There has never been a better time to make an India.
In September 2014, Prime Minister Narendra Modi announced the ‘Make in India’ campaign. This ambitious campaign has gained worldwide popularity and appreciation. More manufacturing units means huge job opportunities, more purchasing power, Smarter Cities and state of the art infrastructure. For this reason, the government has given various incentives and encouraged the inflow of FDI.
Difference between ‘made in India’ and ‘Make in India’?
‘Made in India’ simply applies to the goods which are manufactured in India. Whereas there are different perspectives to ‘make in India’. At times companies are requested or ordered to produce products in India. Other times, it’s an open invitation showcasing India’s potential to the rest of the world. In other words, India can be a great manufacturing destination.
In the past, India’s manufacturing sector took a backseat while the tertiary sector soared to great heights. India used to import more and export less which meant a deficit balance of payment. However, everything changed for the better. Government invites and investments boosted the manufacturing sector. The trade war between the US and China further accelerated the demand to procure products from India. This resulted in India taking a significant position in the manufacturing sector worldwide.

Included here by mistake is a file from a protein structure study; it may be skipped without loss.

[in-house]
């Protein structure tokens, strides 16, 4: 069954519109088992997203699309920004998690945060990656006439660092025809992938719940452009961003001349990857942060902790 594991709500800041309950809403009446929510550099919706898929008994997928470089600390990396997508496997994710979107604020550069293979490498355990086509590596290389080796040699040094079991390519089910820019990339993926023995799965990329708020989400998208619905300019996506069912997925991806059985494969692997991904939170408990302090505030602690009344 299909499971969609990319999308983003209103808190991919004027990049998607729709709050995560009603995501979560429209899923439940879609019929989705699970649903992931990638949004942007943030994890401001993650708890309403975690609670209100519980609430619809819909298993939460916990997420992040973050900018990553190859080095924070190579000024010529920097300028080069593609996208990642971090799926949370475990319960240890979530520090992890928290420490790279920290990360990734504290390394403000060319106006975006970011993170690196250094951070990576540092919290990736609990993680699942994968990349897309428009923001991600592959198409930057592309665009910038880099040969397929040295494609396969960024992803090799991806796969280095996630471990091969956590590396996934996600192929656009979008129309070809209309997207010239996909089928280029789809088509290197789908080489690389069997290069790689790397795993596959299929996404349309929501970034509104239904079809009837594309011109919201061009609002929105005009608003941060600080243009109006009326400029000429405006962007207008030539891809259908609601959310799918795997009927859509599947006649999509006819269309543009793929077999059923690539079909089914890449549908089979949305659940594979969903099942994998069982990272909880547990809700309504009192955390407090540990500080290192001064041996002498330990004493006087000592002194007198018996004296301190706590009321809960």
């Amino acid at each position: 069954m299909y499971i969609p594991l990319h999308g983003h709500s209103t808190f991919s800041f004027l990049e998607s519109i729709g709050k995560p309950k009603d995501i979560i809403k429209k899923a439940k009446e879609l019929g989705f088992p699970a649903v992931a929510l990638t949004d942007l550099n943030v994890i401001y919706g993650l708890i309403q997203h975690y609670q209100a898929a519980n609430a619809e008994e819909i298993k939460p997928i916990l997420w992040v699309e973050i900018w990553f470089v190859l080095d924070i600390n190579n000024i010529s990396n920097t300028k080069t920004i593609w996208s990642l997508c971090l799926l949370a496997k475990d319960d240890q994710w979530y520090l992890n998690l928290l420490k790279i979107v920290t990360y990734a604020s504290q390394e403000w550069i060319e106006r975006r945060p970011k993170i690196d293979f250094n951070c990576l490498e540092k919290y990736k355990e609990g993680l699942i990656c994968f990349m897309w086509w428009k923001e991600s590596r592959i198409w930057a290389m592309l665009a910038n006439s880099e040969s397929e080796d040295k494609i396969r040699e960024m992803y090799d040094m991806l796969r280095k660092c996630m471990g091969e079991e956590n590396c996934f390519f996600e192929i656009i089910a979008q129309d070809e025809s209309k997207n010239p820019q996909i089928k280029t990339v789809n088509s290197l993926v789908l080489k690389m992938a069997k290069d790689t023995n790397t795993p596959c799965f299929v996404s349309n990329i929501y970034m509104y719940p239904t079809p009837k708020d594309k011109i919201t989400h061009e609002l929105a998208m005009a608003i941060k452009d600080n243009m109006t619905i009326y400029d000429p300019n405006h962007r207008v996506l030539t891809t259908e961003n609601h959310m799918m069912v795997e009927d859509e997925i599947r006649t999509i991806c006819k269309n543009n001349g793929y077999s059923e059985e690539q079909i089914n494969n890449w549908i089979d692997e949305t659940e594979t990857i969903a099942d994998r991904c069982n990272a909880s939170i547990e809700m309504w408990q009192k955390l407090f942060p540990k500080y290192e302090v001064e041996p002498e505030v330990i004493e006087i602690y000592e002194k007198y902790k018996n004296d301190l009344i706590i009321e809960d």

There are 4 things required for any country to become a manufacturing hub i.e – Skilled labour, Ease of doing business, Good infrastructure and Low costs.
Skilled labour – India has huge manpower resources and has the most committed workforces. Owing to its huge population, the competition has produced skilled and dedicated workers. A majority of this population are enrolled in mechanical and electrical engineering. These are the key skillsets for the manufacturing sector. Moreover, the present government is setting up skilled development centres across the country.
Ease of doing business – The manufacturing majors would look at the ease of doing business, reduce paperwork and minimal human intervention in the process and maximum human response when it comes to supporting and grievance redressal.
Infrastructure – The manufacturing sector previously lagged due to India’s poor infrastructure. Over a decade ago, many companies including Apple were planning to set up their manufacturing hub in India but decided not to go forward with their plans. But in the past five years, India has shown massive improvement in its infrastructure facilities. It has enabled an environment to operate technology-intensive manufacturing units.
Low costs – The most important element which attracts investments is the comparison with the Chinese labour costs. India is a better alternative as labourers are available at low wage rates. Significant tax incentives also make India a cost-effective alternative to China in manufacturing.
About ‘Make in India’